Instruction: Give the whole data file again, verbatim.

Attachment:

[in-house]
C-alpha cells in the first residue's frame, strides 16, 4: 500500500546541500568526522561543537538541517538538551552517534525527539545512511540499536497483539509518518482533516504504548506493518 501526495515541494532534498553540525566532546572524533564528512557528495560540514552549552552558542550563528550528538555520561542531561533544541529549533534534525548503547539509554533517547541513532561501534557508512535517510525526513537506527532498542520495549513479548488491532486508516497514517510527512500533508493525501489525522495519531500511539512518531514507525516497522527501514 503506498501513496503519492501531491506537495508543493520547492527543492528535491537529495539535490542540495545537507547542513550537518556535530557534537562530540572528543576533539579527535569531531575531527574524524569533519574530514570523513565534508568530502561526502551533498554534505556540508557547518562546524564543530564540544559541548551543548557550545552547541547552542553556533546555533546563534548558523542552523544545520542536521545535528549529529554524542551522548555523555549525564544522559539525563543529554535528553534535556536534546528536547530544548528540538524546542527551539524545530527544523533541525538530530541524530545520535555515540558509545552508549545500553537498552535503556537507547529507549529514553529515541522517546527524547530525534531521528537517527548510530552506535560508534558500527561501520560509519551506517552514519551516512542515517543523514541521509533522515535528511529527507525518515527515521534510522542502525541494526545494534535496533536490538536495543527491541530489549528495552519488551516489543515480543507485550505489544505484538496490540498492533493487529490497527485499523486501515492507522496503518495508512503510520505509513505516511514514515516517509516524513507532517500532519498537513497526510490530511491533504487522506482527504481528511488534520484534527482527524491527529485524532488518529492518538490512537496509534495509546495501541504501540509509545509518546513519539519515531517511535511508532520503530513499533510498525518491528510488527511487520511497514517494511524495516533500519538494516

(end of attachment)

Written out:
[in-house]
C-alpha cells in the first residue's frame, strides 16, 4: 500500500546541500568526522561543537538541517538538551552517534525527539545512511540499536497483539509518518482533516504504548506493518 501526495515541494532534498553540525566532546572524533564528512557528495560540514552549552552558542550563528550528538555520561542531561533544541529549533534534525548503547539509554533517547541513532561501534557508512535517510525526513537506527532498542520495549513479548488491532486508516497514517510527512500533508493525501489525522495519531500511539512518531514507525516497522527501514 503506498501513496503519492501531491506537495508543493520547492527543492528535491537529495539535490542540495545537507547542513550537518556535530557534537562530540572528543576533539579527535569531531575531527574524524569533519574530514570523513565534508568530502561526502551533498554534505556540508557547518562546524564543530564540544559541548551543548557550545552547541547552542553556533546555533546563534548558523542552523544545520542536521545535528549529529554524542551522548555523555549525564544522559539525563543529554535528553534535556536534546528536547530544548528540538524546542527551539524545530527544523533541525538530530541524530545520535555515540558509545552508549545500553537498552535503556537507547529507549529514553529515541522517546527524547530525534531521528537517527548510530552506535560508534558500527561501520560509519551506517552514519551516512542515517543523514541521509533522515535528511529527507525518515527515521534510522542502525541494526545494534535496533536490538536495543527491541530489549528495552519488551516489543515480543507485550505489544505484538496490540498492533493487529490497527485499523486501515492507522496503518495508512503510520505509513505516511514514515516517509516524513507532517500532519498537513497526510490530511491533504487522506482527504481528511488534520484534527482527524491527529485524532488518529492518538490512537496509534495509546495501541504501540509509545509518546513519539519515531517511535511508532520503530513499533510498525518491528510488527511487520511497514517494511524495516533500519538494516